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Watching Earth from Space

How Surveillance Helps Us -- and Harms Us

Norris, Pat

jointly published with Praxis Publishing, UK

2010, XX, 284 p.

A product of Praxis
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Heidleberg / New York, 2 March 2011

Watching Earth from Space: How Surveillance Helps Us – And Harms Us

New book examines the benefits and dangers of imaging from space

Satellite technology positively impacts many people every day – weather satellites tracking a snowstorm or thunderstorm or GPS directions while driving. Yet, in a new book, Watching Earth from Space: How Surveillance Helps Us – And Harms Us, Pat Norris examines the benefits and the potential pitfalls of our planet being monitored by hundreds of military and civilian satellites.
Does imaging from space invade our privacy? Will satellites tell us how bad climate change and global warming are and whether the world has enough fresh water? Why can’t the military’s satellites find Osama bin Laden? Watching Earth from Space strives to answer these questions about the impact of satellite technology.
Watching Earth from Space also:
• Explains the power, limitations, and possible threats posed by satellite imagery.
• Recounts the politics, economics, and science driving the growth of imaging from space.
• Shows how the effects of global warming and climate change are revealed by imaging satellites.
In addition to the essential monitoring performed by satellites - such as mapping natural or man-made disasters, improving crop yields, monitoring weather and climate change to name a few - there is growing public opinion that they are being used by governments to erode personal privacy and freedom. Watching Earth from Space looks at the possible conflict between public good and market forces, and the future development of new systems to deal with new needs.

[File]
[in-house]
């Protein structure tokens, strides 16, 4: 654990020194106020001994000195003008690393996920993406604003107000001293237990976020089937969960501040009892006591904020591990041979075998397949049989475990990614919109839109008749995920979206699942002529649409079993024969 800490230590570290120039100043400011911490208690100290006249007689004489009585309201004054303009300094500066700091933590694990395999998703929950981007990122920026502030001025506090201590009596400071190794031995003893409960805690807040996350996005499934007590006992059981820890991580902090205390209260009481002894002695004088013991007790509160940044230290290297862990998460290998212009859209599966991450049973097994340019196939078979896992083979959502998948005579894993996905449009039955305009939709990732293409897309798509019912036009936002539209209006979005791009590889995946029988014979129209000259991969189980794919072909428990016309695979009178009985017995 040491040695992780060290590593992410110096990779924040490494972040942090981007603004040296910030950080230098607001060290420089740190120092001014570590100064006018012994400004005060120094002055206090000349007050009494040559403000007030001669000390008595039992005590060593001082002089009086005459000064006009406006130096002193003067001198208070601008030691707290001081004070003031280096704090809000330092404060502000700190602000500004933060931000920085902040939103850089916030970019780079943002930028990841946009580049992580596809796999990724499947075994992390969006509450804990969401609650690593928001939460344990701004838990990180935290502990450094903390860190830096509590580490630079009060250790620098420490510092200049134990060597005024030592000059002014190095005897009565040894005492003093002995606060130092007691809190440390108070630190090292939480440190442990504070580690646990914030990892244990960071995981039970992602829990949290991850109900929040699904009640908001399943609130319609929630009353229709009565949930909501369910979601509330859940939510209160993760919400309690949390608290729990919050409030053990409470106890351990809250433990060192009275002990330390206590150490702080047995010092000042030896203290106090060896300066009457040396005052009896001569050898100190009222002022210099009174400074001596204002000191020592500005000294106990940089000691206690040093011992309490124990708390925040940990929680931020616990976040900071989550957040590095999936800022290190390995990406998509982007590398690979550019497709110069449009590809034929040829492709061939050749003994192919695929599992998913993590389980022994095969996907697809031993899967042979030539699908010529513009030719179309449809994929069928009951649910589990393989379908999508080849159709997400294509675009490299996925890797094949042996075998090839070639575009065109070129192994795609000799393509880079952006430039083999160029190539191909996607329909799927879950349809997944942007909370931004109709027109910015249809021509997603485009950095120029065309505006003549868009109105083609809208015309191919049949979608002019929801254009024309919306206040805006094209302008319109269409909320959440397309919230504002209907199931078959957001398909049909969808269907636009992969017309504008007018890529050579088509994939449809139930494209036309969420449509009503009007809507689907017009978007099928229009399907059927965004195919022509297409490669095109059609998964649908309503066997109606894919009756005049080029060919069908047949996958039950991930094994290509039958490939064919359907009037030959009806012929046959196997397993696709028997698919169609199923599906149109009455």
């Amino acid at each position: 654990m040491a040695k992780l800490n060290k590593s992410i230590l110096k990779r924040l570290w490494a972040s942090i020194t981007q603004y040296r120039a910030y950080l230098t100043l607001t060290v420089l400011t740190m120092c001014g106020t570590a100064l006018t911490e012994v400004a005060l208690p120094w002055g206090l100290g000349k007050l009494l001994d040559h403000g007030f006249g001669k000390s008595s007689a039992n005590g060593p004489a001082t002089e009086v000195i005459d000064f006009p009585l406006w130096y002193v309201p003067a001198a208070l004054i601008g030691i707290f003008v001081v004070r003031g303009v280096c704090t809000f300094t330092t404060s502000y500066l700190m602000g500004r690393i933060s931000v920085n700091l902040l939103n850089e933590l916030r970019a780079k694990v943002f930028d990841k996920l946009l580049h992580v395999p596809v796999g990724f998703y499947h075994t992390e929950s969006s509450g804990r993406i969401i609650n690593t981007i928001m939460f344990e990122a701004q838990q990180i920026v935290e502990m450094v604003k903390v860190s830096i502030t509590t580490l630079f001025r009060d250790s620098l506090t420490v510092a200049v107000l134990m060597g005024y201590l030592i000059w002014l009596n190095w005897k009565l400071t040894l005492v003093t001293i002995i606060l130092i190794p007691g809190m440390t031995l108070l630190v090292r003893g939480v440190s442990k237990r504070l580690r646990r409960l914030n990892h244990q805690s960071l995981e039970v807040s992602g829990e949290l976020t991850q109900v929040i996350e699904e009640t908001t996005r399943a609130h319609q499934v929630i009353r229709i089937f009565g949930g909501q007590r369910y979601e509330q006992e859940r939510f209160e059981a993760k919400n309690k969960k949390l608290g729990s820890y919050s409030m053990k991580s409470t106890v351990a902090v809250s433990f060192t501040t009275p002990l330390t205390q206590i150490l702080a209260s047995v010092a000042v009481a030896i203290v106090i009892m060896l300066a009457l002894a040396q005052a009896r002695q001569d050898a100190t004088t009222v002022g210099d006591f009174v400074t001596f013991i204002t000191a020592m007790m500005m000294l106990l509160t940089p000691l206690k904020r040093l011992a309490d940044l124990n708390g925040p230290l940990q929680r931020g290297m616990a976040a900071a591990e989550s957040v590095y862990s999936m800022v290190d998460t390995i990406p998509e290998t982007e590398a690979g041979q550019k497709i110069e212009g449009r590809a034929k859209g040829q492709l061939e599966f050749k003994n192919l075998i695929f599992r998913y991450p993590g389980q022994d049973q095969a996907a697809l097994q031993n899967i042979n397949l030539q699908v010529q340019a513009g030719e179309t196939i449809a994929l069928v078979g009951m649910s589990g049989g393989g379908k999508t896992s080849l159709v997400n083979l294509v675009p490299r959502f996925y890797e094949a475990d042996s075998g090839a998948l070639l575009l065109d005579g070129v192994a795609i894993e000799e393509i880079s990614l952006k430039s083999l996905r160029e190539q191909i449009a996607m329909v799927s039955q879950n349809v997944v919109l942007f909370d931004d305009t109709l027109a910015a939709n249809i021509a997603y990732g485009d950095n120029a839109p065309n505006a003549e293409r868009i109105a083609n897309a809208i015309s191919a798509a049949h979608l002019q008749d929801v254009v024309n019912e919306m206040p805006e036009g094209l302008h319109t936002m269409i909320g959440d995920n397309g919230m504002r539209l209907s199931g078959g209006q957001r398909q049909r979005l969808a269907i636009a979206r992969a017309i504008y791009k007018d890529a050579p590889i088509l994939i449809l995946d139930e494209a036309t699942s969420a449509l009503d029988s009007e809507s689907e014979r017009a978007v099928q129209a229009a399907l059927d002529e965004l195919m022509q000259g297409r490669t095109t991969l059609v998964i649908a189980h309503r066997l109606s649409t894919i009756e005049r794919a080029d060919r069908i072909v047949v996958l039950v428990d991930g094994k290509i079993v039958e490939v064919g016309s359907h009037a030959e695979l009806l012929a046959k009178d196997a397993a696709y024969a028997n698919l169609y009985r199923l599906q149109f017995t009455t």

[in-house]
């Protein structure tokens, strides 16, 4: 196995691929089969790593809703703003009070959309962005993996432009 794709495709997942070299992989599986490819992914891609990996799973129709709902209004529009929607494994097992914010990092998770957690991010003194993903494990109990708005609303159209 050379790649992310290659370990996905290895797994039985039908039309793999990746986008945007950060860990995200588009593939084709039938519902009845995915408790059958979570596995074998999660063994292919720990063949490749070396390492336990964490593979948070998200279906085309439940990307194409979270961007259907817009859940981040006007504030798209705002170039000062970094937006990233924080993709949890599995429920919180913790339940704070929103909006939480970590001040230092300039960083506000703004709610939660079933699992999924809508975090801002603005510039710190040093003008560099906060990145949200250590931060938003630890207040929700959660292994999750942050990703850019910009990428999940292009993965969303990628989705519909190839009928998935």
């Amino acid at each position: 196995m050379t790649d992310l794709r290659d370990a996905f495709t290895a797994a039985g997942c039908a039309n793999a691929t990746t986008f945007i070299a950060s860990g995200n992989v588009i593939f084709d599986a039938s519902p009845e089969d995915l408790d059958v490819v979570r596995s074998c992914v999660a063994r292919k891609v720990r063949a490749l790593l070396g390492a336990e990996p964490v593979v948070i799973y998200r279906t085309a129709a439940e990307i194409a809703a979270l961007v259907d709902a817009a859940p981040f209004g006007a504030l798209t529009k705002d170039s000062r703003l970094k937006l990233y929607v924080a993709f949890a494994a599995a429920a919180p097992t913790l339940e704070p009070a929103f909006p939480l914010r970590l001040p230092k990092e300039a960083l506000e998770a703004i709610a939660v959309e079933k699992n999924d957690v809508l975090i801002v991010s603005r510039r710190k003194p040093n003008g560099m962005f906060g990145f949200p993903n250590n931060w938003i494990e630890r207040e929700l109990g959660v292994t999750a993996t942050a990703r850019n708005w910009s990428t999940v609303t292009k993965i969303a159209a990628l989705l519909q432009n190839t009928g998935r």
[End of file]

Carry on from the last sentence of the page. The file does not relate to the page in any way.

About Pat Norris
Watching Earth from Space derives from the author’s unique experience of being part of the team that developed Europe’s first and Japan’s latest generations of weather satellites, of using satellite images to monitor the UK potato and sugar beet crops, and of helping to define the use of satellites to monitor global change and prevent nuclear war. Pat Norris’s direct access to politicians, civil servants, technologists, and both military and civilian users of space images worldwide has also proved essential to the accuracy of the story told in this book. This is the natural successor to Pat Norris’s book on the origins of spy satellites: Spies in the Sky (Springer-Praxis, 2008), which told the story of the first military satellites to monitor the Earth.

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